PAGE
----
Answer: "Over the years" you've apparently conducted an extensive trial of an "amiable way" to differ from your boyfriend, a trial that prompts me to snark, how's that working for you?
The way to say no is with the conviction that you have every right to say no. Period. The best peacekeepers aren't the softest ones at the table; they're the ones who are open to other viewpoints while letting others know there are lines they cannot cross.
It's helpful when the person you're saying no to has a 100 percent chance of surviving the disappointment of not going out to dinner that night. Helpful — not necessary.
So, stop treating your boyfriend's good mood as your goal, and replace it with the goal of being true to yourself, be it over something as minor as grocery shopping or as major as the way you handle money or raise children. Reflecting your true needs, wants, and motives — even in coming to a compromise — is the only way to live honestly. That, in turn, is the only way to get a relationship to work without bleeding one of you dry.
What he needs, meanwhile, is for people to air their resentment of him before it's too late for him to make amends. I've filled columns on the ills of the silent treatment, but I'll condense here: It invalidates you. Tolerate it, and you invalidate yourself.
So, give him a chance to see and fix the problem. For example: "I'd like to be able to go buy milk without getting the silent treatment. Which would you rather have, my going along just to keep you from punishing me, or my occasionally doing something different from what you have in mind?" Then, greet any future tantrums as follows: (1) "Suit yourself." (2) Do nothing about the ensuing tension. Go about your business and let him find you if he wants to make nice.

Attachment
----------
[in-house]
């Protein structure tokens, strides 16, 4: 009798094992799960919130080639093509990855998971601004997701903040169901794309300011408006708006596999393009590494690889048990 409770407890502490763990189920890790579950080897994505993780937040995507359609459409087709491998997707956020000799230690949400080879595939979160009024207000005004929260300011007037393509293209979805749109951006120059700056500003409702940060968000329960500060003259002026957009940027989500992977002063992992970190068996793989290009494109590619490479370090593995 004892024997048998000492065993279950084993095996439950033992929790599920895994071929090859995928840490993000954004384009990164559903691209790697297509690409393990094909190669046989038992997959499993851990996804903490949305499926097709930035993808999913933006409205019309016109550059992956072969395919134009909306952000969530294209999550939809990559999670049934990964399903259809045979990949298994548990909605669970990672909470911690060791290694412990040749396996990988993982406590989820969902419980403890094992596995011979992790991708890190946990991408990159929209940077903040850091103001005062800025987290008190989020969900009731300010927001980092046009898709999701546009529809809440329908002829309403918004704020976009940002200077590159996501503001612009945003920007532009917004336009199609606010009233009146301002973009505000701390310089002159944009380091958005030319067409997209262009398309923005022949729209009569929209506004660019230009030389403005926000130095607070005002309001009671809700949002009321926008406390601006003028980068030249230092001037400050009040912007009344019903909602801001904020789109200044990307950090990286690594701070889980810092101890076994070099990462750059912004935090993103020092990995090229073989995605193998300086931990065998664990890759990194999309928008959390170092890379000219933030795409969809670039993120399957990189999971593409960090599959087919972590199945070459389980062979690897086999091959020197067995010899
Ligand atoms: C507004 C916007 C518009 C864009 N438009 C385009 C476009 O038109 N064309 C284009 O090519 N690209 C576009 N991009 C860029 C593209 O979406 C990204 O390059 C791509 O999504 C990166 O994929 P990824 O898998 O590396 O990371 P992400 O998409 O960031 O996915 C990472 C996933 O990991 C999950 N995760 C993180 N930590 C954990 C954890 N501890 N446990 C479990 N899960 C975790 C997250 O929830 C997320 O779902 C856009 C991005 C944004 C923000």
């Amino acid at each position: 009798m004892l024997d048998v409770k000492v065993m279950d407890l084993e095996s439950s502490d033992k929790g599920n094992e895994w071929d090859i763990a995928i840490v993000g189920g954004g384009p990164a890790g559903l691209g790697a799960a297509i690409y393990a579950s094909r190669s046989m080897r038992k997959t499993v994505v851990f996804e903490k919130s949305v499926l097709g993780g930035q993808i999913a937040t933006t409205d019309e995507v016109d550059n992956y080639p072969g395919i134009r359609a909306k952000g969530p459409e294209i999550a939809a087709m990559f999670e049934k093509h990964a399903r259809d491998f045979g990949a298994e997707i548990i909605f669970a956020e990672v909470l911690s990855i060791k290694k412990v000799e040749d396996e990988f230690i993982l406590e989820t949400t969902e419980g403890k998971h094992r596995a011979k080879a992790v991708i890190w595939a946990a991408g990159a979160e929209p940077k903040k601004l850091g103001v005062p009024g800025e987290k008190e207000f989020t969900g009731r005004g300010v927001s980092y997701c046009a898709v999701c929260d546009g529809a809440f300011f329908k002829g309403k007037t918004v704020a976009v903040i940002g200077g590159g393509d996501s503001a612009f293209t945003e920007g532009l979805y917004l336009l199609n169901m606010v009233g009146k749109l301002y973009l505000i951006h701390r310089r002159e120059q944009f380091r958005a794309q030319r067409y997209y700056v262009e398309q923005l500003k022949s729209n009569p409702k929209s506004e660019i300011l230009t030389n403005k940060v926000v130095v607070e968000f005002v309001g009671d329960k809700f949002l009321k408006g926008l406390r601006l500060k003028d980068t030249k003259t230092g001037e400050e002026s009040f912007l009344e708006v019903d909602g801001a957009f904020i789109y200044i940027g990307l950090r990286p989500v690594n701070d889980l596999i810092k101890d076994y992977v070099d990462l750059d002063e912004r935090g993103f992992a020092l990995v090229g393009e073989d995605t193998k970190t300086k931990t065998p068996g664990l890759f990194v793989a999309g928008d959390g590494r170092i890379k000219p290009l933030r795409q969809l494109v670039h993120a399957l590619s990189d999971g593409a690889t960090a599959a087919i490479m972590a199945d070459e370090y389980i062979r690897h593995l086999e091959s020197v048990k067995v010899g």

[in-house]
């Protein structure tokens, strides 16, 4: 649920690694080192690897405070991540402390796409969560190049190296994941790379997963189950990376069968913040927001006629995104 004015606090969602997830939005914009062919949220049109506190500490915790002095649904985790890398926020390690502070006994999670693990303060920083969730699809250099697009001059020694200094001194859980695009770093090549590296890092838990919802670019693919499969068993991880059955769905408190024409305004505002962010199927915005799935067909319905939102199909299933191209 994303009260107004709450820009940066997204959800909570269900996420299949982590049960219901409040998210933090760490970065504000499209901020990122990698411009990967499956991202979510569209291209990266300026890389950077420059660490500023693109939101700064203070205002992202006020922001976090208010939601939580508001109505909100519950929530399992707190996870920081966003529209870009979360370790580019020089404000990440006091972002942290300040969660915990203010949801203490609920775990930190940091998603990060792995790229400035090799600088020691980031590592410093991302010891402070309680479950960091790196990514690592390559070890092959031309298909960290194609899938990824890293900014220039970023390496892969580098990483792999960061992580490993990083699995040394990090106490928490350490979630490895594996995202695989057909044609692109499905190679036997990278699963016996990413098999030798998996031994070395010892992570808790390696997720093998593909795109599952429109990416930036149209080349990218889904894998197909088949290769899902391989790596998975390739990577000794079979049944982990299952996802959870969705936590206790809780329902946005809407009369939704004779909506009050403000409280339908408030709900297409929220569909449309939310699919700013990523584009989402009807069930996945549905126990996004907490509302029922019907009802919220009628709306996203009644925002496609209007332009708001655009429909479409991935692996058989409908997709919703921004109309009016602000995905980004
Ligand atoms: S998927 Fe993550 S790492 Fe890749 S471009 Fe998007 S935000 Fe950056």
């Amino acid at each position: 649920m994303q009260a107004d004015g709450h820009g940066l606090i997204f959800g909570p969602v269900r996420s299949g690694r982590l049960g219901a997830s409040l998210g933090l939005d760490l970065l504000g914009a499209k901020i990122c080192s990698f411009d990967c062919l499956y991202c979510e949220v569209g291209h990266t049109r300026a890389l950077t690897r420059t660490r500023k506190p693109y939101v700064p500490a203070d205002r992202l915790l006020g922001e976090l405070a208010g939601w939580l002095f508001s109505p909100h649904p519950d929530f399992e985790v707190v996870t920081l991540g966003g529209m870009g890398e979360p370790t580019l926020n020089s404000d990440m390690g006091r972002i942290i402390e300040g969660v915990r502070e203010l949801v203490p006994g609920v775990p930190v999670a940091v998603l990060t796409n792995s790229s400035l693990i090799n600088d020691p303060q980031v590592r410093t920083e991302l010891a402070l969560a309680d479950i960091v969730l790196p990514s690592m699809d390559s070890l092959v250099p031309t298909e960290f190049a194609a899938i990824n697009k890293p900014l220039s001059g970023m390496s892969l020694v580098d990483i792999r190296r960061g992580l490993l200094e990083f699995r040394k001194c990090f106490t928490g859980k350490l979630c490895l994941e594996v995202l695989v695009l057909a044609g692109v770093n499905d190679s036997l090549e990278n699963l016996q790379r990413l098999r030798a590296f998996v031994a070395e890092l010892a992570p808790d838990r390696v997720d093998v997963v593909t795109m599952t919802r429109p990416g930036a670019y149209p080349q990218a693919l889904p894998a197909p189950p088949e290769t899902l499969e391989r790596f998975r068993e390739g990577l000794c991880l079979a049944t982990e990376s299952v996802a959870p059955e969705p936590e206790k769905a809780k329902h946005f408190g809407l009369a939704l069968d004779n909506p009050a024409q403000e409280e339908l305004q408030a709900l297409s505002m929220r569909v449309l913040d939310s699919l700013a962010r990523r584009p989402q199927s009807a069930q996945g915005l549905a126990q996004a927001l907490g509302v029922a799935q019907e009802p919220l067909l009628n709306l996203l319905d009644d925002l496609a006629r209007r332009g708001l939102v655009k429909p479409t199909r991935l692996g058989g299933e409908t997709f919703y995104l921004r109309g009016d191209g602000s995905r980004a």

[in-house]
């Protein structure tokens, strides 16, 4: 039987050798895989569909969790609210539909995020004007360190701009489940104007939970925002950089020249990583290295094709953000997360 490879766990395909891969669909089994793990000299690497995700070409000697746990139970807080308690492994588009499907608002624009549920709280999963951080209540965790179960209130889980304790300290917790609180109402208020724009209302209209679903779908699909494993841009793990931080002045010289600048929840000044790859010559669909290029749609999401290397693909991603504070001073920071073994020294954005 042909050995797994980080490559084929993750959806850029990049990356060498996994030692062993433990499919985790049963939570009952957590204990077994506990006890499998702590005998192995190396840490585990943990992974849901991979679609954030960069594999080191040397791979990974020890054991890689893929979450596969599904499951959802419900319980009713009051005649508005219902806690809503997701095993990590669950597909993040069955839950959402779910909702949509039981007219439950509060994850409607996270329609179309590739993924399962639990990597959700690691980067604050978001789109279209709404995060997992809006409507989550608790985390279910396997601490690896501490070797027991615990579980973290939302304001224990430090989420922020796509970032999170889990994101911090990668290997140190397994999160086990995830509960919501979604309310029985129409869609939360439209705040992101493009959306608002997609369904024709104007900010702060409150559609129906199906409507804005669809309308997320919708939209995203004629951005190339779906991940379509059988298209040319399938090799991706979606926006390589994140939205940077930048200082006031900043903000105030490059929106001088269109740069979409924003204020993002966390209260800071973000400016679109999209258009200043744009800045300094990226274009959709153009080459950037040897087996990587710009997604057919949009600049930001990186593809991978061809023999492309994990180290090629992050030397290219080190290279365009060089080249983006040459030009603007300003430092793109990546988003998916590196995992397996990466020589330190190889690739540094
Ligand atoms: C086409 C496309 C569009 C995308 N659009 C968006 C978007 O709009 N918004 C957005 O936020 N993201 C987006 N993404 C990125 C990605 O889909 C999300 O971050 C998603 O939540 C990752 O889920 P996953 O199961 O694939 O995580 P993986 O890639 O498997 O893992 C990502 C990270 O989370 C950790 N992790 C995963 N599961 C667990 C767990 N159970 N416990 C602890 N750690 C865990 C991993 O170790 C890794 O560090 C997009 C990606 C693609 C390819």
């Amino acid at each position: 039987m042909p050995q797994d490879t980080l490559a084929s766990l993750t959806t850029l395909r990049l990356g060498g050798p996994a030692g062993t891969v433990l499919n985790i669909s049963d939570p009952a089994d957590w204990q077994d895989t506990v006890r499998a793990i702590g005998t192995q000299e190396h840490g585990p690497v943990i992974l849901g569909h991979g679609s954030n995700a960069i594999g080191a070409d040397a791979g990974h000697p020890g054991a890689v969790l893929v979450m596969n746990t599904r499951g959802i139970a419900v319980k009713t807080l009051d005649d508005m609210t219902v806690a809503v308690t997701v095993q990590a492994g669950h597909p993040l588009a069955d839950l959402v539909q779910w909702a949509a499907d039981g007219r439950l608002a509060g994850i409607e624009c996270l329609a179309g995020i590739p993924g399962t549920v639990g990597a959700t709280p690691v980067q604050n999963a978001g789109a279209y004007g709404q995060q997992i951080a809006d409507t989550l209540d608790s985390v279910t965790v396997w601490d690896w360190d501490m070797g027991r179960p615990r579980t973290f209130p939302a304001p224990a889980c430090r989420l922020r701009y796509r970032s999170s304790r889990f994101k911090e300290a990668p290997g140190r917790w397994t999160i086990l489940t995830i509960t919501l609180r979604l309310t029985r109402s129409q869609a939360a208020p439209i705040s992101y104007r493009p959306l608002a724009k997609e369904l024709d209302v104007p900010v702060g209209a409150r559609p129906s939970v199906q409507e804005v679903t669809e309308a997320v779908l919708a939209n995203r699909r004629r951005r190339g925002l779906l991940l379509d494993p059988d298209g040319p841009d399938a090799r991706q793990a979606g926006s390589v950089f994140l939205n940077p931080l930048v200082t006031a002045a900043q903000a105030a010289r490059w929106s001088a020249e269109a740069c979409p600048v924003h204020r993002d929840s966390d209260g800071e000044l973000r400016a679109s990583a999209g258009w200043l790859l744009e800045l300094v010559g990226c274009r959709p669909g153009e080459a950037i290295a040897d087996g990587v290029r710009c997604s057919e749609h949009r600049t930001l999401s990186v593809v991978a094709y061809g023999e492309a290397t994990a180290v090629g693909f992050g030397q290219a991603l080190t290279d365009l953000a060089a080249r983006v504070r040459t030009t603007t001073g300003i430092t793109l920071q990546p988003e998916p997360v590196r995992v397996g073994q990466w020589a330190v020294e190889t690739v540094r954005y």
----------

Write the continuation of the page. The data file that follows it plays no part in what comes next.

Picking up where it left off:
Silence and pouting could be what he grew up with, and learning healthier ways could take a while, even with sure-handed companions who know how to be kind, judicious, and firm in holding the line with him.
If you, meanwhile, were raised to seek conciliation at all costs, then breaking your self-defeating emotional habits might be too big a job for you to be the one who helps him break his.
You probably stand a better chance with the guidance of a good therapist, but please know that if your boyfriend doesn't see the problem with his huffing and puffing — if he shows zero willingness to hold himself accountable — then please see that there's no peace here to be kept. That is, not unless you break up.
E-mail Carolyn Hax at firstname.lastname@example.org, follow her on Facebook at www.facebook.com/carolyn.hax or chat with her online at noon Eastern time each Friday at www.washingtonpost.com.